My first edition iPad (with wifi!) is now almost four years old. Purchased in late 2011 for the same price as two new tablets. It still works well if a bit slow to change screen directions these days. My mobile phone is two years old, ancient by today’s standards, but still does all the “smart” things I need it to. It seems that owning “ancient” devices makes me a green tech user by default.
Old is the new green apparently!
All of the upgrading to new technologies that we do to stay current has created the fastest growing waste stream in the world according to the U.S EPA. (United States Environmental Protection Agency) The average person only uses their mobile phone for eighteen months and a shocking 400 million phones are discarded per year. That is a lot of discarded tech and a lot of landfill. Imagine upgrading to a new fridge or stove every eighteen months.
The volume of electronic waste generated worldwide is expected to climb 33 percent by 2017 to 65 million tons, according to a study conducted by a partnership of United Nations organizations, industry, governments and scientists. Therefore the longer we can use our technologies the better off we are.
Oh, we recycle what we don’t need you may think. In fact only 25 % of e-waste gets recycled and most of that is then e-dumped off shore to third world countries. According to an article in The Guardian by Toby Miler: “The International Labour Organization reports that 80% of e-waste ends up being shipped (often illegally) to developing countries to be recycled by hundreds of thousands of informal workers, with adverse environmental and health implications”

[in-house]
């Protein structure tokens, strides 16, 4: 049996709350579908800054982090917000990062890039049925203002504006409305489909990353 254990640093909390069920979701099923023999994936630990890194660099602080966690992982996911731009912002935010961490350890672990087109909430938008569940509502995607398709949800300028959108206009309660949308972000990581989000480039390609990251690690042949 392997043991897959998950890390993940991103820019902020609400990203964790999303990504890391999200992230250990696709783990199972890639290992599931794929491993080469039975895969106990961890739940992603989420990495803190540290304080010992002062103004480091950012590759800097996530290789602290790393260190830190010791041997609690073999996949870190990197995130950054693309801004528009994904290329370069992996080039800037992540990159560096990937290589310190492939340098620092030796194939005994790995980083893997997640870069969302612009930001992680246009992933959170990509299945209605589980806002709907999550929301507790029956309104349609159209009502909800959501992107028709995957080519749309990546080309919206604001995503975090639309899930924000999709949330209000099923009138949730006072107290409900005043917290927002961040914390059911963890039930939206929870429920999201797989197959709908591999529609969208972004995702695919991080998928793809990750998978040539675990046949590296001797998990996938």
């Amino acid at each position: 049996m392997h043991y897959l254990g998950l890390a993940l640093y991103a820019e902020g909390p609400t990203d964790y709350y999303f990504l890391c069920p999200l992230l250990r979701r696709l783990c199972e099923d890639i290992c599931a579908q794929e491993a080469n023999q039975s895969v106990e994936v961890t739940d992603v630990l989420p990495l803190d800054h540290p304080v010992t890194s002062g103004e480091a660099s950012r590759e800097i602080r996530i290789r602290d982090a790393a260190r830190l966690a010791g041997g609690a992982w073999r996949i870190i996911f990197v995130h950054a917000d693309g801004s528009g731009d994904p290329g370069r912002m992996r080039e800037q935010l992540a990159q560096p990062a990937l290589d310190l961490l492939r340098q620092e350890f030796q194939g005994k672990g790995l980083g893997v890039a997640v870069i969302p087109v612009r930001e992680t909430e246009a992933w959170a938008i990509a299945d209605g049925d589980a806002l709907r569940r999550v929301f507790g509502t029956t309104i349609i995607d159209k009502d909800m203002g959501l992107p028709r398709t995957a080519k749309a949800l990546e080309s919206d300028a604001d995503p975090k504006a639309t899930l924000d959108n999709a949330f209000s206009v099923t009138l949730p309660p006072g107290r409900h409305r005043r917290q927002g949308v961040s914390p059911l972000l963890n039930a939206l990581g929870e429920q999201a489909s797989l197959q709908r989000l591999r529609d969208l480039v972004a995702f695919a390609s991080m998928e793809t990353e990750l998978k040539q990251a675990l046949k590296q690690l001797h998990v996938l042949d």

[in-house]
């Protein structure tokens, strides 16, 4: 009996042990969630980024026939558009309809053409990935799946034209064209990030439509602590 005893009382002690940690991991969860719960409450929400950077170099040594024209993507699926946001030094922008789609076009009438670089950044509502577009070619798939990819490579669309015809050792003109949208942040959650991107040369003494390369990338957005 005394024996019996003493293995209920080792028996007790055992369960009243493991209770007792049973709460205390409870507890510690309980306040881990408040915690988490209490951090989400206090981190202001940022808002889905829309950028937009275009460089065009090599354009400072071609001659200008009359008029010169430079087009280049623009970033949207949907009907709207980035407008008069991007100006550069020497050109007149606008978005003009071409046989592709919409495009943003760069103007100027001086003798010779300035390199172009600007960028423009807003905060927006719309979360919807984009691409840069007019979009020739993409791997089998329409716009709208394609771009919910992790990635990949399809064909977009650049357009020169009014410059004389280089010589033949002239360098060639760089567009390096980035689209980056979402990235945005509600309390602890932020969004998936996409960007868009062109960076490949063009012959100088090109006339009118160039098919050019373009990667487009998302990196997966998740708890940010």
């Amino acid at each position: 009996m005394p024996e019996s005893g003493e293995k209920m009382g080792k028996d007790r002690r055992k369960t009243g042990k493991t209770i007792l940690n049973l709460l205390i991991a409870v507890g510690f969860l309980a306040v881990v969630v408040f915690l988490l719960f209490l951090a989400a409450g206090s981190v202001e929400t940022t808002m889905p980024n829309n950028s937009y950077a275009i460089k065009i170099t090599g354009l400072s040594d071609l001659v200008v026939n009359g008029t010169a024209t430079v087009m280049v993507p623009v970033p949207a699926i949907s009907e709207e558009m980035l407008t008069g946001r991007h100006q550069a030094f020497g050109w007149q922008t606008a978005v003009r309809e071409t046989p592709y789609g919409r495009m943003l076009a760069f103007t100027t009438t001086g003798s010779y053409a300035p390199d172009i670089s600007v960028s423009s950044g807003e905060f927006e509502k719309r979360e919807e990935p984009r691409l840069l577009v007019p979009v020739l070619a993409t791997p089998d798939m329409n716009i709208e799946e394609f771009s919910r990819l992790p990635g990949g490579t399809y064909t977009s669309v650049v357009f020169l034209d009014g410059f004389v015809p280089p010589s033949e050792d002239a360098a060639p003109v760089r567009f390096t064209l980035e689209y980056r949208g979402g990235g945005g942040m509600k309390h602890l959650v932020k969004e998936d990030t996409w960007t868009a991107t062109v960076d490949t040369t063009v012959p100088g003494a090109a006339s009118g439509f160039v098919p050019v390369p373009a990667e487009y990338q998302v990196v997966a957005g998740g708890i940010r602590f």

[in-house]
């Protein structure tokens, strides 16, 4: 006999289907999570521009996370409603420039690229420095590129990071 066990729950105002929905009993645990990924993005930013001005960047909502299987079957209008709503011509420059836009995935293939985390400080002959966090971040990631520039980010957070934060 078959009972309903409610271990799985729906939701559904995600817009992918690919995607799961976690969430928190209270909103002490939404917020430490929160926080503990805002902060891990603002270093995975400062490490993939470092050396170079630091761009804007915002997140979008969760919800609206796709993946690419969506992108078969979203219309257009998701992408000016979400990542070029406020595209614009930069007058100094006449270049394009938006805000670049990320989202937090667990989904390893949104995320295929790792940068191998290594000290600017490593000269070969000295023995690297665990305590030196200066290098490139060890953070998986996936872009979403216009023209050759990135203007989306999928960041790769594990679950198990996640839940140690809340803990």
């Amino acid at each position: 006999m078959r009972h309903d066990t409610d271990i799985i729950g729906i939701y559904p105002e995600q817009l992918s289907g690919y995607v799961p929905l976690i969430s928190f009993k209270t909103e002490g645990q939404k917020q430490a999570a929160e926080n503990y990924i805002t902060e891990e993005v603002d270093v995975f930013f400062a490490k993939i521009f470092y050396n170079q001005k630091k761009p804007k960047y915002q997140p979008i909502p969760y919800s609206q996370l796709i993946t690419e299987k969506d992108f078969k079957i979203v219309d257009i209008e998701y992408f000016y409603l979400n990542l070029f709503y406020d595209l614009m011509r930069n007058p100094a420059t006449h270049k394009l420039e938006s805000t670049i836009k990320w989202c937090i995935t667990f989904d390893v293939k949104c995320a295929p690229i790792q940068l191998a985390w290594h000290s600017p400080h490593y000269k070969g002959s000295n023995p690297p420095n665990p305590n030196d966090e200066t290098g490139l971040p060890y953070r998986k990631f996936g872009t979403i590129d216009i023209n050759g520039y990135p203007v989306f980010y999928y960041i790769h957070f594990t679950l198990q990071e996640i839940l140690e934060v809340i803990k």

Most workplaces have recycling of some kind set up, some may even have composting options as well. Others may also have gardens, bike to work incentives, use green cleaners, all in an attempt to reduce their carbon footprint to a size eight from ten. But what of your e-waste? How often have you upgraded your tech and where did the old systems go? To the landfill? To a re-use program? To get recycled?
A few non-profits are trying to make changes to the e-waste problem by creating awareness, offering solutions and resources to consumers. The Electronic Takeback Coalition supports corporate accountability, responsible recycling, green design, and offer consumers advocacy tools, (i.e. know before you buy). They publish a report each year so you can research which products last the longest and which are more likely to fail. (Apparently they study this!)
“I Fix It” supports what they call the “repair revolution” and you can find instructions there on how to repair almost any device. They offer alarming stats on the lack of sustainability of our disposable tech lifestyles and make a good case for why we should invest into a repair culture instead. Reduce, repair, reuse, recycle, and re-think your upgrade is all advice from their website. There are many organizations that accept used technology for charity.
Can you imagine an e-repair shop on every corner or in every mall? Imagine when you go to get a new phone, that they upgrade your chip, or repair your screen instead of issuing you a new one and you keep the old phone? The one you know and love? You’d feel positively green.
A resource on what you can and cannot recycle is covered here:
Further resources on end of life e-waste centers